We were were suitably impressed by last year's V10, LG's beefy second flagship designed with A/V geeks in mind.
Bringing to the table a pin-sharp display, soild build quality and excellent camera chops, the only things we found lacking were the slightly gimmicky second screen and an average battery life.
Well, we got our hands on its successor, the LG V20, last week at IFA ahead of its official announcement yesterday and have walked away more than a little smitten.
Spec-wise, everything's in place for what you'd expect from a 2016 flagship: a Snapdragon 820 processor, 4GB of RAM, an improved (and removeable!) 3200mAh battery and a 5.7in 2K screen. The aforementioned second screen is back as well, as is the phone's dual camera setup on the rear and something similar for the front snapper, but more on that later.
Hey, good looking!
Right off the bat, it appears that LG have heard the concerns of its customers and made some marked improvements on the design front. While the V10 was indeed a sturdy handset, it felt a little cheap compared to the likes of the Galaxy Note 5 due to a rubbery-textured back.
The V20 looks leaps and bounds classier. The phone's back is removeable and made from the sort of military-grade metal used in airplanes. LG claims that it's able to withstand drops and twisting, and we gave both a good go, to no adverse results. There's also a centred power button that doubles as a fingerprint sensor.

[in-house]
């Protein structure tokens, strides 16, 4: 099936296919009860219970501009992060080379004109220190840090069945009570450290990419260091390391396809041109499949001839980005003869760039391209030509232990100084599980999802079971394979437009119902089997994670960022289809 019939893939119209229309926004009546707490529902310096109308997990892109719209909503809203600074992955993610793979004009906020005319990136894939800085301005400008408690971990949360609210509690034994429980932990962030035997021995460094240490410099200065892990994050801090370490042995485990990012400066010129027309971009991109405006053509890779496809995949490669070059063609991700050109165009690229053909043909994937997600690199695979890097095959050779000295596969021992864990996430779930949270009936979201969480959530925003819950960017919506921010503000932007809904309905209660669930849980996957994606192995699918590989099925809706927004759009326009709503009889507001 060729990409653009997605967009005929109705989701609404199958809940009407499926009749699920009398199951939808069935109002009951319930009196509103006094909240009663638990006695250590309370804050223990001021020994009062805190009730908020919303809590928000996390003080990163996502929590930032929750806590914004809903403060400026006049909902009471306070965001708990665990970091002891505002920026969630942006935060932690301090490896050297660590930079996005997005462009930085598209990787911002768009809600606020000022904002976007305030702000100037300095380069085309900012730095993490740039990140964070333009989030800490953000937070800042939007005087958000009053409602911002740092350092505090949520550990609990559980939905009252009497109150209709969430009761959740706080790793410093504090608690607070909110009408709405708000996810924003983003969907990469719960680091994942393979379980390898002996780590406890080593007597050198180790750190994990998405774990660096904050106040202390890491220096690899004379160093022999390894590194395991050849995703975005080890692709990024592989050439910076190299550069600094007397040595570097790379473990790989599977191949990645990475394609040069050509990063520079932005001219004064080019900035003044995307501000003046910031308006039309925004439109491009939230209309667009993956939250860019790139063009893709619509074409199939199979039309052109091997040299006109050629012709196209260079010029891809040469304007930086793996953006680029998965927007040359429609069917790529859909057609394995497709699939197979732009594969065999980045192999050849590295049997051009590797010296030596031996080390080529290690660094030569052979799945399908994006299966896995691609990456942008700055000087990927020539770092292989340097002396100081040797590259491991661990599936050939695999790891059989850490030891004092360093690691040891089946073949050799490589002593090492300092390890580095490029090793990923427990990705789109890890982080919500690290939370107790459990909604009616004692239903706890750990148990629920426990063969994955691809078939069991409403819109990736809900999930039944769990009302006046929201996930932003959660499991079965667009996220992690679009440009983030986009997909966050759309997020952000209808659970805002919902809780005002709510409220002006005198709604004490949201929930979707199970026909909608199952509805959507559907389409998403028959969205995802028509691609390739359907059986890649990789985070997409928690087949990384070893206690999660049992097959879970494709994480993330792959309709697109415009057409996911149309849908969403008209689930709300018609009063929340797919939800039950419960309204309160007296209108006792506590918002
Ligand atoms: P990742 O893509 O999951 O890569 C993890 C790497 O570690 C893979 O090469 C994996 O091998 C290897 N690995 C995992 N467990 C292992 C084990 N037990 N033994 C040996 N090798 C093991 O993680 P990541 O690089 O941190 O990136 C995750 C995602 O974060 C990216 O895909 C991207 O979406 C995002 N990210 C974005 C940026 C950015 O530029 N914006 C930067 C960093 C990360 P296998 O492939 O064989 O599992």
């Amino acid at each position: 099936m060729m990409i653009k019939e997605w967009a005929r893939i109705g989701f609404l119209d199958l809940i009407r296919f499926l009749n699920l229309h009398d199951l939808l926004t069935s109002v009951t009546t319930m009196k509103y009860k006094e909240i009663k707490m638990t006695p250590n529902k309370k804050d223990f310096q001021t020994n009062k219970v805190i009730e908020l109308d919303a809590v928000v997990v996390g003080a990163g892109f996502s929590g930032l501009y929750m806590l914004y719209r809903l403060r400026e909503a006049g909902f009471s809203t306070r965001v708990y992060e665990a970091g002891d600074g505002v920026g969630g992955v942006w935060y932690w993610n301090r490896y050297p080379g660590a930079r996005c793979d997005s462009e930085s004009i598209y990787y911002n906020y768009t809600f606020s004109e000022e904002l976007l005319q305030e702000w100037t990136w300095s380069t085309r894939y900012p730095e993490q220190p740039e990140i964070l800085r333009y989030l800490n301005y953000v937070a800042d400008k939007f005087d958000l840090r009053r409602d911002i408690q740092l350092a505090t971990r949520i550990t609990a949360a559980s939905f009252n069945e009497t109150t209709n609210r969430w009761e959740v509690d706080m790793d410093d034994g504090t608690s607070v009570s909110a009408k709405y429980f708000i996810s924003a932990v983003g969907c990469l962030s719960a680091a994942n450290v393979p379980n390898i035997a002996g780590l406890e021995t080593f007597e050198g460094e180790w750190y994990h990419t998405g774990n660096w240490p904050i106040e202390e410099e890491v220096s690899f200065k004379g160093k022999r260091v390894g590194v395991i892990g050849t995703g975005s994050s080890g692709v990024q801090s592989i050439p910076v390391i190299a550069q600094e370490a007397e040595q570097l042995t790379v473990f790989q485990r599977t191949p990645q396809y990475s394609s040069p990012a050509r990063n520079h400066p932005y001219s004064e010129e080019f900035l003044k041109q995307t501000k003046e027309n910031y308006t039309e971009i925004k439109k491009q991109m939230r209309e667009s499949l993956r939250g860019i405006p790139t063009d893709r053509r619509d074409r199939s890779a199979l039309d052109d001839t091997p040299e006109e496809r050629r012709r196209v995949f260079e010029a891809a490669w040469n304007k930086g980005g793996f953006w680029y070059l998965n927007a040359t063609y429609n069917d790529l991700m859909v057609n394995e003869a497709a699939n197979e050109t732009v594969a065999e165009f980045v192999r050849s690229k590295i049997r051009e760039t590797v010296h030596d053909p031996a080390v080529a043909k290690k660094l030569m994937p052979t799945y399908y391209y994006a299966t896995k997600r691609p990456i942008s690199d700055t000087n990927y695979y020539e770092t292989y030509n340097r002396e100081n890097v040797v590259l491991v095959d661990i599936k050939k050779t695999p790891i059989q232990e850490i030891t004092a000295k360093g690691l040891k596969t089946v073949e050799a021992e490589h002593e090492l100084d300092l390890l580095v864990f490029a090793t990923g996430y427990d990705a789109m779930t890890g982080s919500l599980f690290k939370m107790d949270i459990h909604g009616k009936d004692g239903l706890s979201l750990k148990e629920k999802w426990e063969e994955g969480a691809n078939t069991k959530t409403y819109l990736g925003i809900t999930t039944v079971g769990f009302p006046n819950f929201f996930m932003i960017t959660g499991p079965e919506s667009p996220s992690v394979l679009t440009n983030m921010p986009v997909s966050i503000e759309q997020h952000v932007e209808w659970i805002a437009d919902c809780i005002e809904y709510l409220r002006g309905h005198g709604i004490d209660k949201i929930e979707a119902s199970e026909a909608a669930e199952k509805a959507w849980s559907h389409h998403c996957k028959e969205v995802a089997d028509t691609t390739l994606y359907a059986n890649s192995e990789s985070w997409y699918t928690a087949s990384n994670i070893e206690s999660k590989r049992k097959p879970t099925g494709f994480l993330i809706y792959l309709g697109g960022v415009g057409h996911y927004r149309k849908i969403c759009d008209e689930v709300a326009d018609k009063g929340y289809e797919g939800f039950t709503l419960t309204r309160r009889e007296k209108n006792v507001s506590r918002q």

Flanking either side of the back cover, the top and bottom of the phone are made from a silicon-based organic polymer which is 24-per cent stronger than polycarbonate for increased drop-protection.
The gunmetal V20 we got to play around with looks positively slick, and felt smooth and comfortable in our hands without ever feeling like it would slip out. It's clear to see that LG took the design of the V20 very seriously.
The V20's second ticker-like screen has received a bit of an upgrade. First off, LG has confirmed that it will support Android Nougat's new In Apps feature which allows for searching for keywords directly in apps.
While its width and height remain the same as on the V10, it is now brighter, with a larger font and higher contrast. It also can accomodate up to 24 characters in its signature function as opposed to the V10's 14.
How many cameras?!
The V10 was one of the first smartphones to incorporate a dual-camera setup - something that was adopted in the company's main 2016 flagship the LG G5.
The V20 also follows this lead by housing two senors on its back. A 16MP (f1.8) regular snapper and an 8MP (f2.8) wide-angle lens that spans up to 135-degrees.
What's also interesting is LG's descision to make the 5MP snapper on the front have two seperate modes. It's actually a wide-angle lense that shoots at 102-degrees at f1.9 (34 per cent brighter than the V10's f2.2 front camera). The sensor then allows you to crop its field of view down to 83 degrees, offering up a more 'normal' image.